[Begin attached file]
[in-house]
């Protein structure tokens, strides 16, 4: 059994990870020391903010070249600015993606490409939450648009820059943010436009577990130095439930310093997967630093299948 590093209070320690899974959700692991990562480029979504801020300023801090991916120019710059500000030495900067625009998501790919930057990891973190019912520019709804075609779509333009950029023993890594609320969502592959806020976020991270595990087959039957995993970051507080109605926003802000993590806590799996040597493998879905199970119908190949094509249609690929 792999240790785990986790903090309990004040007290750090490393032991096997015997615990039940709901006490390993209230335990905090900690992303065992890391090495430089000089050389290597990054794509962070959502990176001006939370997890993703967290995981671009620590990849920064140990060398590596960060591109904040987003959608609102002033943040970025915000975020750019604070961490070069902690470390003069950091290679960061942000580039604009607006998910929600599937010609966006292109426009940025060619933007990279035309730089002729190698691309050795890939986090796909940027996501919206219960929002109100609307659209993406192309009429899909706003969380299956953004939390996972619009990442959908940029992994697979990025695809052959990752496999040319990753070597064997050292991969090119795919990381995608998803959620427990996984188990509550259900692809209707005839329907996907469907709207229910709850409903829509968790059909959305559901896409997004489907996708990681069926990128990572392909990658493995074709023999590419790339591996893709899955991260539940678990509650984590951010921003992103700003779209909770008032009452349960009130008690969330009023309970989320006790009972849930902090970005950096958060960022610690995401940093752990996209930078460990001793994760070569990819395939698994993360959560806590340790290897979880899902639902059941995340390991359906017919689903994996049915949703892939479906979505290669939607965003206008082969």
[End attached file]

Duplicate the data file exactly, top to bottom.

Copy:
[in-house]
């Protein structure tokens, strides 16, 4: 059994990870020391903010070249600015993606490409939450648009820059943010436009577990130095439930310093997967630093299948 590093209070320690899974959700692991990562480029979504801020300023801090991916120019710059500000030495900067625009998501790919930057990891973190019912520019709804075609779509333009950029023993890594609320969502592959806020976020991270595990087959039957995993970051507080109605926003802000993590806590799996040597493998879905199970119908190949094509249609690929 792999240790785990986790903090309990004040007290750090490393032991096997015997615990039940709901006490390993209230335990905090900690992303065992890391090495430089000089050389290597990054794509962070959502990176001006939370997890993703967290995981671009620590990849920064140990060398590596960060591109904040987003959608609102002033943040970025915000975020750019604070961490070069902690470390003069950091290679960061942000580039604009607006998910929600599937010609966006292109426009940025060619933007990279035309730089002729190698691309050795890939986090796909940027996501919206219960929002109100609307659209993406192309009429899909706003969380299956953004939390996972619009990442959908940029992994697979990025695809052959990752496999040319990753070597064997050292991969090119795919990381995608998803959620427990996984188990509550259900692809209707005839329907996907469907709207229910709850409903829509968790059909959305559901896409997004489907996708990681069926990128990572392909990658493995074709023999590419790339591996893709899955991260539940678990509650984590951010921003992103700003779209909770008032009452349960009130008690969330009023309970989320006790009972849930902090970005950096958060960022610690995401940093752990996209930078460990001793994760070569990819395939698994993360959560806590340790290897979880899902639902059941995340390991359906017919689903994996049915949703892939479906979505290669939607965003206008082969």